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I'm trying to solve the following quiz from my daily quiz calendar (I have it in paper so I cannot give a link). It's like a crossword puzzle but with numbers.

The empty cells should be filled with numbers from 1-9 and should be the green cells in sum.

19 = 7+7+5 is prefilled. And the 4 in 11=7+4 is filled from me.

I tried to solve it with a linear equation system but I failed.

Does anybody have tips on how to solve this?

enter image description here

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  • $\begingroup$ Welcome to Puzzling! Please note that for puzzles you found elsewhere proper attribution is required. $\endgroup$ – Glorfindel Feb 15 at 8:54
  • $\begingroup$ This bears many similarities to a Kakuro puzzle, although here you can clearly have the same number twice in a sum, as evidenced by the prefilled adjacent 7's and the 6-box '20' on the bottom row (21 is the smallest number that can be made from 6 separate integers: 1+2+3+4+5+6). You might find some Kakuro logic is still widely applicable here - you may find it useful to look that up... $\endgroup$ – Stiv Feb 15 at 8:58
  • $\begingroup$ I tried to do it with sums like in Kakuro but there were too many possibilites for me. And I didn't know how to start. And because one can have the same number more than one time it seems that there are infinitely many possibilities to sum up the single numbers. $\endgroup$ – jane doe Feb 15 at 9:04
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    $\begingroup$ @Randal'Thor If the digits in a sum had to be distinct, the bottom row could not be filled at all, since it has 6 digits and 1+2+3+4+5+6=21>20. $\endgroup$ – Jaap Scherphuis Feb 15 at 9:33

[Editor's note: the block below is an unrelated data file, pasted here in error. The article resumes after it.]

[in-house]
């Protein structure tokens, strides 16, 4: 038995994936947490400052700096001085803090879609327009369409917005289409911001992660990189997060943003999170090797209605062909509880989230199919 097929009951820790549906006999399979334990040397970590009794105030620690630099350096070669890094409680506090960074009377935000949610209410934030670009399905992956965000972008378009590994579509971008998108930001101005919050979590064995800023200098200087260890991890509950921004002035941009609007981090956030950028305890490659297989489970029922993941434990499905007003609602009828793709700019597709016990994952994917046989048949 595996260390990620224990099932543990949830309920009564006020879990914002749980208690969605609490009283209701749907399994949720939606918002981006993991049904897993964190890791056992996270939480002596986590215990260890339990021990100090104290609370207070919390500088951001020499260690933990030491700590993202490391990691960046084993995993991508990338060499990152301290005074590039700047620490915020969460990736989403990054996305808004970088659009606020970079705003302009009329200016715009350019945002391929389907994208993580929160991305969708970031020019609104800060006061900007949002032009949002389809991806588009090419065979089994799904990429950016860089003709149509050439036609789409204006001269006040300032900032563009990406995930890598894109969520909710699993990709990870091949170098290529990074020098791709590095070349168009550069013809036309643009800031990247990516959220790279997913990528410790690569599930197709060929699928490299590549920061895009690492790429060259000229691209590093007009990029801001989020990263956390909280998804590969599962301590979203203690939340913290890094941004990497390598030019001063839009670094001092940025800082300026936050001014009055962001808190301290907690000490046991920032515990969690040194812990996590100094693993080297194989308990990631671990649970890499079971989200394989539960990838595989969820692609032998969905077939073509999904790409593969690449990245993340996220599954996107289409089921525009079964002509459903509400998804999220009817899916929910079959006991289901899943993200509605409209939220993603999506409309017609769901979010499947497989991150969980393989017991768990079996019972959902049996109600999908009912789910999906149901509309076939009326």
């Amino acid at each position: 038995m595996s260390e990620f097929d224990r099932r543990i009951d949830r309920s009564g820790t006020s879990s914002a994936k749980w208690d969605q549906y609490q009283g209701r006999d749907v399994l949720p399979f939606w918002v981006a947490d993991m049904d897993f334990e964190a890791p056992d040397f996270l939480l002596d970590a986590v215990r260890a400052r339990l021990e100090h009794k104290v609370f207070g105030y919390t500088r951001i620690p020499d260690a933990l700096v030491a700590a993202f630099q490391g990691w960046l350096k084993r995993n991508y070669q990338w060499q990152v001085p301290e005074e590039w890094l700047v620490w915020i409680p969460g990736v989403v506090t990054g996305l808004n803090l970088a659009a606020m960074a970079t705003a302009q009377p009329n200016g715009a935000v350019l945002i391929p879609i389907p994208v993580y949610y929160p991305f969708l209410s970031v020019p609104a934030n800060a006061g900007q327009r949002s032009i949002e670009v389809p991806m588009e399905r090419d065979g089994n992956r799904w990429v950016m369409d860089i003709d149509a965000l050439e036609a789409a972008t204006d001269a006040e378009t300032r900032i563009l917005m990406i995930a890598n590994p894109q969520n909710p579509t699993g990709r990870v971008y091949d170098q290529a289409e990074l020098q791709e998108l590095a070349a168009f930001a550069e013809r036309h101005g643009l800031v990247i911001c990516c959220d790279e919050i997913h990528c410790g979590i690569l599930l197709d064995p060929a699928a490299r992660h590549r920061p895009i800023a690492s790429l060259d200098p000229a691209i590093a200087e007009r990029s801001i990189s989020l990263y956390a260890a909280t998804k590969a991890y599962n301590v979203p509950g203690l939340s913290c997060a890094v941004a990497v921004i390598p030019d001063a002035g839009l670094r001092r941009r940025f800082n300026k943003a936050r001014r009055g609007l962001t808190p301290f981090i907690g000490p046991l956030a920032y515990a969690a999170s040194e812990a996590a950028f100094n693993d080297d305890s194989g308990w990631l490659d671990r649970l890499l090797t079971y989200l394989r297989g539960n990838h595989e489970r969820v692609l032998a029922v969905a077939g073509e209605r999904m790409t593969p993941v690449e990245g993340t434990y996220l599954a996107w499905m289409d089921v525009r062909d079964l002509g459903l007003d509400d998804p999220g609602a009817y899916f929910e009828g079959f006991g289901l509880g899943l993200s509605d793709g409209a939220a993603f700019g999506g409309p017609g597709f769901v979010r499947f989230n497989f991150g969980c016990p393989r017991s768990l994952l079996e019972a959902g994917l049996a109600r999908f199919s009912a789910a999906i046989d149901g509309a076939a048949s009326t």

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    $\begingroup$ The cells immediately to the right of the 21 and 20 clues are only in the vertical 39 clue, so without any further constraints, their values could be swapped. So unless they are somehow forced to be the same, there are multiple solutions or there is some constraint we haven't been told about. $\endgroup$ – Jaap Scherphuis Feb 15 at 10:05
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Here is the official solution from my puzzle book. Sorry for the confusion. Because there is only one solution printed I thought the solution is unique. Now I saw that this was missleading.

And I can't see any further restrictions in the solution.

@all Thanks for your help :)

enter image description here

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    $\begingroup$ Unfortunately this solution isn't unique though, as the lower pair of 9 and 8 in the second column can be switched around and the solution still stands. Coupled with the earlier remarks in comments on the question itself, this feels like a puzzle that the makers didn't fully think through... $\endgroup$ – Stiv Feb 15 at 10:46
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    $\begingroup$ Yes you are right. I wanted to solve it without fully seeing the proposed solution so I only had a short look because I wanted to know if there is more than one solution printed. I realized that even 9 and 8 can be switched when I checked my solution with the "official one". (and of course mine was totally different.... ) It's a pitty that the makers didn't make further assumptions leading really to a unique solution. $\endgroup$ – jane doe Feb 15 at 10:52
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    $\begingroup$ @Stiv Not only that - in any 2×2 area, you can increase two of the (diagonally opposite) numbers and decrease the other two. $\endgroup$ – Deusovi Feb 15 at 16:14
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    $\begingroup$ @Deusovi Very true - I guess this explains why Kakuros have the requirement for uniqueness, no unchecked lines (like the 9-9 in row 5 here) and often a very 'higgledy piggledy' shape to their grid! $\endgroup$ – Stiv Feb 15 at 16:47

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